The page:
Some courts have emphasized the injury to reputation element more heavily than the communication element in ruling that claims alleging harm to reputation sound in defamation rather than in ordinary negligence or any other tort. See Ross v. Gallant, Farrow & Co., 27 Ariz.App. 89, 551 P.2d 79, 82 (1976); Morrison v. Nat'l Broadcasting Co., 19 N.Y.2d 453, 280 N.Y.S.2d 641, 644, 227 N.E.2d 572, 574 (1967) (stating that defamation is defined in terms of the injury--damage to reputation). Although Massachusetts certainly could choose to follow this approach, even these courts have noted the existence of conduct on the defendant's part constituting communication. See Ross, 551 P.2d at 82; Morrison, 280 N.Y.S.2d at 644, 227 N.E.2d at 574. Arguably, no such communication existed here. Unlike in Jimenez-Nieves, the defendant's conduct here is not what conveyed to others the idea that caused harm to the plaintiffs' reputations. Massport's failure to clear the runway of ice did not bring to the minds of others the concept that Hertzfeldt and Langley were not capable pilots. Rather, Massport's conduct caused a result--the accident--which then could have caused others to question plaintiffs' skills as pilots. Because the defendant's conduct was one step removed from the alleged injury to reputation, there arguably was no communication. And without a communication, plaintiffs' claims do not sound in defamation under the reasoning of Jimenez-Nieves.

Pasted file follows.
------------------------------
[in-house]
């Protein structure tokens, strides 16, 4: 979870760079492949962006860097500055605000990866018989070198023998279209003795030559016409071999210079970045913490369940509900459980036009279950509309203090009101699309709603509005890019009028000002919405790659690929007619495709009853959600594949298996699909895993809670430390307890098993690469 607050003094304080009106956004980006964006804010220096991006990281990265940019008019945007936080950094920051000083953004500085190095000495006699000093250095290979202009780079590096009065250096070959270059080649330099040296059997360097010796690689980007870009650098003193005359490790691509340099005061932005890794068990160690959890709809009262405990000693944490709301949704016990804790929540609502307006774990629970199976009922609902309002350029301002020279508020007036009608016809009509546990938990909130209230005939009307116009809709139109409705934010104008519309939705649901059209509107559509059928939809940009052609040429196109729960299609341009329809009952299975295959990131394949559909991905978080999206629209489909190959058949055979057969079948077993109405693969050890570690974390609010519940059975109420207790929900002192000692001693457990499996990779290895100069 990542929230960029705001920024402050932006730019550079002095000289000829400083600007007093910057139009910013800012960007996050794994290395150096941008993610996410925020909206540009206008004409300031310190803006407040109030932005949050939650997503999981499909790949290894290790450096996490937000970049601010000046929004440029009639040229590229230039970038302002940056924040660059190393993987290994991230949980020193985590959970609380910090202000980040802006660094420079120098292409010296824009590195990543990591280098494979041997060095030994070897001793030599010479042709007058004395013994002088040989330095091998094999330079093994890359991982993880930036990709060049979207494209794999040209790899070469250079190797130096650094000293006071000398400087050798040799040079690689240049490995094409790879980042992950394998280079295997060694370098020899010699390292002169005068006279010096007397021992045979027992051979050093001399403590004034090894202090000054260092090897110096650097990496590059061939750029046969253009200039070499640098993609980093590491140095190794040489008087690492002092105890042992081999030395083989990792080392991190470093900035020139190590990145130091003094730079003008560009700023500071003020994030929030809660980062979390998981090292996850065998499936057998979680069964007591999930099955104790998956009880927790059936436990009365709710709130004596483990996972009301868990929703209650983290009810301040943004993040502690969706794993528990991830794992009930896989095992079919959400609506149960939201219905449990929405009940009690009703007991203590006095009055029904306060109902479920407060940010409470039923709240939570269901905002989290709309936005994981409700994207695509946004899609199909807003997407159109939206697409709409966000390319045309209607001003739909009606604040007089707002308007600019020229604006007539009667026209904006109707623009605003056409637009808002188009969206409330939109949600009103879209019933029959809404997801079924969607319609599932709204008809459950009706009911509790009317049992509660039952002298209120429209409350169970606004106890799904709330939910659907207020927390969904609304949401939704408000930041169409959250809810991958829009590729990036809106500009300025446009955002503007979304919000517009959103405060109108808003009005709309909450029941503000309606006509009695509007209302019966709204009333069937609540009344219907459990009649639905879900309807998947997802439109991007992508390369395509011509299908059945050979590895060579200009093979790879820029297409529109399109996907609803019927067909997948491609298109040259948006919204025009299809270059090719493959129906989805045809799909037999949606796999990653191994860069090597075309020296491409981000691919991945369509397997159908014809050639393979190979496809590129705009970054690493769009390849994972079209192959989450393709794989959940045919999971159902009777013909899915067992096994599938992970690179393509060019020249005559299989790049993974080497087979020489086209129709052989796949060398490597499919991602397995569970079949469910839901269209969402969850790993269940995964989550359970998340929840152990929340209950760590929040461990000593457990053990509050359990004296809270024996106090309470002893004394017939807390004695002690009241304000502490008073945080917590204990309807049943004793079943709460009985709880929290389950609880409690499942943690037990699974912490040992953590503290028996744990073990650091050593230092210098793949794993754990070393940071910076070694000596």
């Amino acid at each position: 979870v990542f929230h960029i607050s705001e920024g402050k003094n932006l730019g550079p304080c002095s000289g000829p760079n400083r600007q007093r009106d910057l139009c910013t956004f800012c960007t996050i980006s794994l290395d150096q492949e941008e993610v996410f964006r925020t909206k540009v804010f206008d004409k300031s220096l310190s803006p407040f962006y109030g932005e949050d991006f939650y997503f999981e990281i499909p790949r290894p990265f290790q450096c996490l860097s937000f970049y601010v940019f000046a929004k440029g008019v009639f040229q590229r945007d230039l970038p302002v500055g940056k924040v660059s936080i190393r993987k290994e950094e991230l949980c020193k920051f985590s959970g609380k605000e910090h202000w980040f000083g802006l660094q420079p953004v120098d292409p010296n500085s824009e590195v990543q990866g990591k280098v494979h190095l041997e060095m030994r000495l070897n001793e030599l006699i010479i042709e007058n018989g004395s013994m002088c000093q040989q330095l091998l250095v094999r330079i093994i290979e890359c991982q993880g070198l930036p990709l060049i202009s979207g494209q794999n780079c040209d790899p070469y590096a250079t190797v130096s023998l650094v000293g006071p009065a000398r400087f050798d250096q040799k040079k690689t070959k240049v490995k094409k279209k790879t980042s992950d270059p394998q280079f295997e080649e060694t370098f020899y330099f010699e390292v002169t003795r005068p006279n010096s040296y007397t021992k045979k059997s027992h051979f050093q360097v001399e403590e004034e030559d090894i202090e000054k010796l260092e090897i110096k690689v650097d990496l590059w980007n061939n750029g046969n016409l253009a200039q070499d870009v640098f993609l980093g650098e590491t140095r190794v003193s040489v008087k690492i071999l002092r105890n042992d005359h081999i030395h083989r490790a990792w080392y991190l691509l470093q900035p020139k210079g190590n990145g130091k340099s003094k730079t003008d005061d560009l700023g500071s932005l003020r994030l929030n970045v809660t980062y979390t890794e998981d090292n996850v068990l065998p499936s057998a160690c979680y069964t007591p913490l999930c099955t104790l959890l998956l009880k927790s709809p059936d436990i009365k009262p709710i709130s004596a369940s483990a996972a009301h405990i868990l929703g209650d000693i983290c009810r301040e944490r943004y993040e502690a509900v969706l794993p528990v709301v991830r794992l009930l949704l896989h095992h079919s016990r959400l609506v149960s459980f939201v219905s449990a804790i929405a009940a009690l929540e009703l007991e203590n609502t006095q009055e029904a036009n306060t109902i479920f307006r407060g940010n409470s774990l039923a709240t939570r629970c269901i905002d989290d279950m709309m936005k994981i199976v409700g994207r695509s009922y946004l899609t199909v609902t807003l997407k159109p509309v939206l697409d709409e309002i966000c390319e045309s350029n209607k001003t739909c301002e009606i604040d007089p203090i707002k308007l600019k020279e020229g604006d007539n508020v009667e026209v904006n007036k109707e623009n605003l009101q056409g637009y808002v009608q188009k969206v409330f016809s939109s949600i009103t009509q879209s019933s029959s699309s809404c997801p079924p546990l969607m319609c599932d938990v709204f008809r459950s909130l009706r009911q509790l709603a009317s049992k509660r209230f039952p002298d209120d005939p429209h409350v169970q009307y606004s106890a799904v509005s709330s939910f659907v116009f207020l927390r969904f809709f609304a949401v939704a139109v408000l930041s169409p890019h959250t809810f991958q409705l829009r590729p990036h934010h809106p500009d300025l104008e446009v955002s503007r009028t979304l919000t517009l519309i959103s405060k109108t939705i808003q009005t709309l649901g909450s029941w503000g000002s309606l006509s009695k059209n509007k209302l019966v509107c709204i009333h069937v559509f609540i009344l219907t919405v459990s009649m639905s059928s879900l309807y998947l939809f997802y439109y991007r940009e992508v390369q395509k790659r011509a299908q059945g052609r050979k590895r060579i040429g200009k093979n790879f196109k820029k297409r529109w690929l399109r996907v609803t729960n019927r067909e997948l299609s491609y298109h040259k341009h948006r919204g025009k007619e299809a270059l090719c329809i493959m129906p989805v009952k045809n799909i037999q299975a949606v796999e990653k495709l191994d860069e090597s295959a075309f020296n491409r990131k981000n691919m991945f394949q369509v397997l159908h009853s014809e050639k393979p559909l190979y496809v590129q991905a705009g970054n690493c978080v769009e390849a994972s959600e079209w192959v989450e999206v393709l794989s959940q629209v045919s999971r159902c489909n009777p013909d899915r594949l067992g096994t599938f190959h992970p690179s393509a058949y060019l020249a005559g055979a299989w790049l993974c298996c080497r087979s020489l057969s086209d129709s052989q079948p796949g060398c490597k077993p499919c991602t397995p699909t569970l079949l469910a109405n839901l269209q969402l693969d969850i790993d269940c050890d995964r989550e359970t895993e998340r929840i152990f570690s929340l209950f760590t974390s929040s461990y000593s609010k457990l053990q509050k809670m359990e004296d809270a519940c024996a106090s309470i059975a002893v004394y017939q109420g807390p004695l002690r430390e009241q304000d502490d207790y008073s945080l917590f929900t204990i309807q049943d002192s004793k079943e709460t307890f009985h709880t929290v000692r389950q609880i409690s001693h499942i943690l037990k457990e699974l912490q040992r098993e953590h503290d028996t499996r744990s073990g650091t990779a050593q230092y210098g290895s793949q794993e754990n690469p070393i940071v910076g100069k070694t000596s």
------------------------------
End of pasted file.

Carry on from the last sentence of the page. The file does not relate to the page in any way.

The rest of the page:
One could attempt to turn this distinction of Jimenez-Nieves against the plaintiffs by arguing that in the absence of a communication, plaintiffs are impermissibly trying to recover for defamation without proving all the elements of defamation. This argument has some validity. We are not fully persuaded, however, that Massachusetts would stretch Jimenez-Nieves this far. Jimenez-Nieves states only that where there is an alleged injury to reputation and a communication, the plaintiff's claim sounds in defamation despite any attempt to characterize it otherwise. Jimenez-Nieves does not state that without a communication, and hence without defamation, there can be no cognizable action for reputation damages of any sort. To so hold would eliminate an important distinction between the tortious wrong alleged by a plaintiff and the items of damages flowing from the tortious wrong. See Black v. Sheraton Corp. of America, 564 F.2d 531, 540-41 (D.C. Cir. 1977) (describing this distinction). Defamation is a type of tortious wrong. Injury to reputation is a particular item of damages. We are not convinced that Massachusetts would hold that damages for injury to reputation may only be recovered in a defamation action. Cf. Kleeblatt v. Business News Publishing Co., 678 F. Supp. 698, 701-03 (N.D. Ill. 1987) (dismissing a defamation claim on the ground that no communication had occurred, but upholding a negligence-based reputation claim). Accordingly, we find that neither Jimenez-Nieves nor any other authority provides a basis for concluding that Massachusetts necessarily would find defamation to encompass or preempt all claims alleging injury to reputation. We thus must address the question whether, assuming no preemption, Massachusetts would recognize the validity of a reputation-damage claim in a general negligence setting.B. Reputation-Damage Claims in a General Negligence Setting